Mesa Construction Dispute Lawyers
Construction Dispute Law in Arizona
When a property owner and a general contractor contract for a construction project to take place on some property in Mesa, Arizona, whether it's a house, some landscaping, or a remodeling project, there is always a gamble that something can go wrong. In fact, at least a very minor setback may be more likely than not.
Most often, landowners and construction contractors are able to resolve minor to moderate disagreements between themselves, and litigation is rarely necessary. Nobody likes litigation, so, to this end, most construction contracts have built-in remedies in case something goes wrong, like set price reductions if construction is delayed.
And even if disputes can't be resolved so easily, the courts still don't necessarily have to get engaged. For example, a construction contract may require mediation before any further action is taken. Mediation is a process by which a third party tries to guide the parties to the dispute to a settlement. The mediator cannot, however, render any binding decision. Another avenue is arbitration. This is where the parties go to a private arbitration service, which can render a binding judgment (usually enforceable through contract law, as the parties agree in advance to abide by the arbitrator's decision). Arbitration has benefits over litigation, as the parties can have a say in choosing the arbitrator (allowing them to have their case arbitrated by an expert on construction disputes, for example).
Litigation of a Mesa, Arizona construction dispute is never something that anyone wants to do. Nonetheless, there are sometimes no other avenues.
Examples of Construction Disputes That Might Lead to Litigation in Mesa, Arizona
Major Delays: If the contractor or a subcontractor is at fault in causing a considerable delay to a project (several months, for example), this may lead to a lawsuit. If the contract stated that time was of the essence for some reason (maybe the project was a new store that the owner hoped to open before the holiday shopping season, for example), a court can typically award the owner any damages that were caused by the delay.
Refusal to Pay: Contractors can be on the other side of legal disagreements, as well. Sometimes, the landowners who hired them refuse to pay. This is typically because the landowner believes that the contractor didn't perform under the terms of the contract, or that the work was unsatisfactory. If this is the case, it may ultimately be up to a court to decide who is right. If the contractor did, in fact, do poor work, the landowner will be excused, at least in part, from his duty to pay. If, on the other hand, the work was satisfactory, the court will order the landowner to pay the contract price immediately, and may award further damages if the refusal to pay was done in bad faith, or if it caused foreseeable economic harm to the contractor.
Subcontractors: With big construction projects, contractors typically hire other, smaller contractors to do some of the work for them. This is typically work of a specialized nature, which the general contractor isn't equipped to handle (such as plumbing or electrical wiring). The general contractor is the one who is responsible for the satisfactory completion of the project. If a subcontractor makes a mistake, or causes a delay, the general contractor is ultimately liable to the person who hired them. Nonetheless, if they are sued for the mistakes of a subcontractor, and lose, they can then sue the subcontractor to recover their losses.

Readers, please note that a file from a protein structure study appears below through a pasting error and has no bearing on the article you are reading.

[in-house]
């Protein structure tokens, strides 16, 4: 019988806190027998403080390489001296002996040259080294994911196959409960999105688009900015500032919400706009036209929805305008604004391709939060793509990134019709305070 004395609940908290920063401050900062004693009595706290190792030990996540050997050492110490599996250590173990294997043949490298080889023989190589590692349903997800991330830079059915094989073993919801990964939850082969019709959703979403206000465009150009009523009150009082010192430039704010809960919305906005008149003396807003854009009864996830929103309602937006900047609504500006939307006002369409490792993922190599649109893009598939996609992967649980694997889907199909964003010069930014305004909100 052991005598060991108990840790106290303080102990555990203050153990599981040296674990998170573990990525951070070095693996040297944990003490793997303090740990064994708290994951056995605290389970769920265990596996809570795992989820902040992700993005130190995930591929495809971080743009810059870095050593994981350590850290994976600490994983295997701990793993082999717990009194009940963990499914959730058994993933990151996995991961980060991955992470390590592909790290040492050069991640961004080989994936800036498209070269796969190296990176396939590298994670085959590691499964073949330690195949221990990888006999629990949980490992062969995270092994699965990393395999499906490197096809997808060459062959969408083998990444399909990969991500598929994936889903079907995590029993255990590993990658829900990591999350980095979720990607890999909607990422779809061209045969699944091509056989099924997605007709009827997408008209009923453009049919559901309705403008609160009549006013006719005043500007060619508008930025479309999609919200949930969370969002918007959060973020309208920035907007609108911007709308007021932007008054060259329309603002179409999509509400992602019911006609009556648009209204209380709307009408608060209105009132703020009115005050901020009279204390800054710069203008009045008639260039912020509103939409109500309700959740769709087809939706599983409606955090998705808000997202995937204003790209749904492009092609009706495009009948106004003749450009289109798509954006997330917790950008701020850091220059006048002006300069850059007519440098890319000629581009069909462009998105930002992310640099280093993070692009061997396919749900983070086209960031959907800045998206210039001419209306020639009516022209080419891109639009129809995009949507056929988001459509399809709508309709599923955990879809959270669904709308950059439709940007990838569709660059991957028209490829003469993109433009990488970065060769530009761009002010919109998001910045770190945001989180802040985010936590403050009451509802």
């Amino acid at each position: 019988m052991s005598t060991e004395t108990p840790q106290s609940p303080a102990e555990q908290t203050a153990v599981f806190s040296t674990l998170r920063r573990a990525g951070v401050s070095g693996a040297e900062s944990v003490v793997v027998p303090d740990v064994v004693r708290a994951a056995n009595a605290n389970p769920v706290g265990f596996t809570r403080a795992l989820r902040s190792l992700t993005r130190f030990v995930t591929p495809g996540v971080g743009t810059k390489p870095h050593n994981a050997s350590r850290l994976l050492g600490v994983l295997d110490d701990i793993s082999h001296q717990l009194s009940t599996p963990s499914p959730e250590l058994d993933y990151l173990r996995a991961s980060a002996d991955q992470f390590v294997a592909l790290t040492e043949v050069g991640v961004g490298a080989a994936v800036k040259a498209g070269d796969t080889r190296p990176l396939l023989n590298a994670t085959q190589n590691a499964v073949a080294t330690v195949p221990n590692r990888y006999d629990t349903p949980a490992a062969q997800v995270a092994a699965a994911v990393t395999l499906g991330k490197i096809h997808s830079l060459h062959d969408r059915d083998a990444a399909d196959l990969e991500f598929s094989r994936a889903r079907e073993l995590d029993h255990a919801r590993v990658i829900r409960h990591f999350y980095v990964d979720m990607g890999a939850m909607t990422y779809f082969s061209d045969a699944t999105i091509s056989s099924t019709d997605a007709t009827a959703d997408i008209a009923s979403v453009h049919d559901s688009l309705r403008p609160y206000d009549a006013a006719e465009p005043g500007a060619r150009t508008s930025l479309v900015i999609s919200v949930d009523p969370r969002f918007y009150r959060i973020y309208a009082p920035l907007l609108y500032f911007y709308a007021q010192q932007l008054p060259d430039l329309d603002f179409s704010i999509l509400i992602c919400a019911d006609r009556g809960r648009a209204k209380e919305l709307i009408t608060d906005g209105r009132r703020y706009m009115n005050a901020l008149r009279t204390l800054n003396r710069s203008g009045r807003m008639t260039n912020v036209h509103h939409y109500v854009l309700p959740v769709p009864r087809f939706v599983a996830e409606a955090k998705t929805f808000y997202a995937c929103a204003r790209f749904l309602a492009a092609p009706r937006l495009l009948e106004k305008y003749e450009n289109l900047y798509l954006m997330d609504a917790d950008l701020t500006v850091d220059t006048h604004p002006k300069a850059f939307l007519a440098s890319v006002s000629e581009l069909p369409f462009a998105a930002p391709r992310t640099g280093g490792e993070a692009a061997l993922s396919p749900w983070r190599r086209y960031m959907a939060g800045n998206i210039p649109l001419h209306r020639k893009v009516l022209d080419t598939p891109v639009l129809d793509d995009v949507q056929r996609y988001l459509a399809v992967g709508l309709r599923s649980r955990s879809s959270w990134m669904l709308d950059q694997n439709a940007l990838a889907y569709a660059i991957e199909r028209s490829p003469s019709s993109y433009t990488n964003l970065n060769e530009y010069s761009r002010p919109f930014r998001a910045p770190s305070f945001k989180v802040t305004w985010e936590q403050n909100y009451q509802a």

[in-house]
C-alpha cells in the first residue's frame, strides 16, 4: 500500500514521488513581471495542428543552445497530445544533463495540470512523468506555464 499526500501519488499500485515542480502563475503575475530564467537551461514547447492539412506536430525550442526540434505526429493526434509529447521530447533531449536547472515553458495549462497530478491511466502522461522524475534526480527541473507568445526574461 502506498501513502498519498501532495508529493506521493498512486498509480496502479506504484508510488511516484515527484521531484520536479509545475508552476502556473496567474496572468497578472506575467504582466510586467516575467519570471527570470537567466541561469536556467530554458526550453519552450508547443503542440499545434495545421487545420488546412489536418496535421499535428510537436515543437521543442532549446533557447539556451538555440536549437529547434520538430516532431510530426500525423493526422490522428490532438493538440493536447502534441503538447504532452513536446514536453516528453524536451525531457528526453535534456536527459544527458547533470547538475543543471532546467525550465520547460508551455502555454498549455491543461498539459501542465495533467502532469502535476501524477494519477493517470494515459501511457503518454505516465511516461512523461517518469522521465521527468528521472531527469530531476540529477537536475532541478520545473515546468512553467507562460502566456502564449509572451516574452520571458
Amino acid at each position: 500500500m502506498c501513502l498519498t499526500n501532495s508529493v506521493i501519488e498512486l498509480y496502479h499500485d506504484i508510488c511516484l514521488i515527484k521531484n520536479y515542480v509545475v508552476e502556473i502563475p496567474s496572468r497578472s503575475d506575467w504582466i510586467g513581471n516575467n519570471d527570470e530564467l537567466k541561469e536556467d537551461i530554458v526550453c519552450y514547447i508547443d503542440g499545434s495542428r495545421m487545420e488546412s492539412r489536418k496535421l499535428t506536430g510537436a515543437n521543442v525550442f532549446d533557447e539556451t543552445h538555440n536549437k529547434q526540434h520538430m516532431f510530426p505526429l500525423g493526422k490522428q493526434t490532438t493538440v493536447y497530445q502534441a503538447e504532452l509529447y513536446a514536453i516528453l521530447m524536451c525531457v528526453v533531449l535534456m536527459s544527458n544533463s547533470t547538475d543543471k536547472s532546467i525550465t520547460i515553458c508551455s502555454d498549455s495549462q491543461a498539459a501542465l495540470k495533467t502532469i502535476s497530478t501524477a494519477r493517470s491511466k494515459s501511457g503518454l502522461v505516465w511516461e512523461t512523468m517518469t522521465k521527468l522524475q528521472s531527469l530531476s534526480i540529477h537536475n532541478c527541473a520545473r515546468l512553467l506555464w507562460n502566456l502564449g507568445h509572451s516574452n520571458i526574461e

Mechanic's Liens: If the contractor sues a land owner and wins, he will likely obtain a monetary judgment. If the owner declines to pay, the contractor needs some way to recover. This is where the mechanic's lien comes into play. It permits a contractor to force the sale of the land or other real property that he just worked on, and use those proceeds to cover costs.
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Can a Mesa, Arizona Attorney Help?
Construction disputes and disagreements can be very challenging to deal with alone. The assistance of a Mesa, Arizona real estate attorney can make the process of dealing with these disputes much quicker and easier.
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Construction Dispute Attorneys in the Largest AZ Cities
Life in MesaMesa is a Maricopa County city that's home to 440,000 Arizona residents. That population earns Mesa the title of 3rd largest city in the state behind nearby Phoenix and Tucson. Mesa serves as a ?bedroom community' meaning that many Mesa residents work in nearby cities. One positive thing about the bedroom community is that a number of good schools in the area like the Maricopa Community College. It's the largest of any Maricopa County Community Colleges. Arizona state University and A.R. Still University both operate small campuses in Mesa. Mesa Public Schools are the top employer although Banner Health and Boeing both have strong installations together employing over 12,500. Boeing actually produces the Apache AH-64 attack helicopter at a facility adjoining Falcon Field.
Mesa hosts the WAC Baseball Tournament and the Chicago Cubs spend spring training playing Cactus League games at HoHoKam Park. The upscale Fiesta Mall on the Westside of Mesa offers outstanding shopping for locals and tourists alike. However, Mesa Riverview on the Northside of the city boasts funky stores and eateries like Toby Keith's I Love This Bar & Grill. METRO Light Rail, local freeways like local U.S. Route 60, and a number of local airports service Mesa's commuters.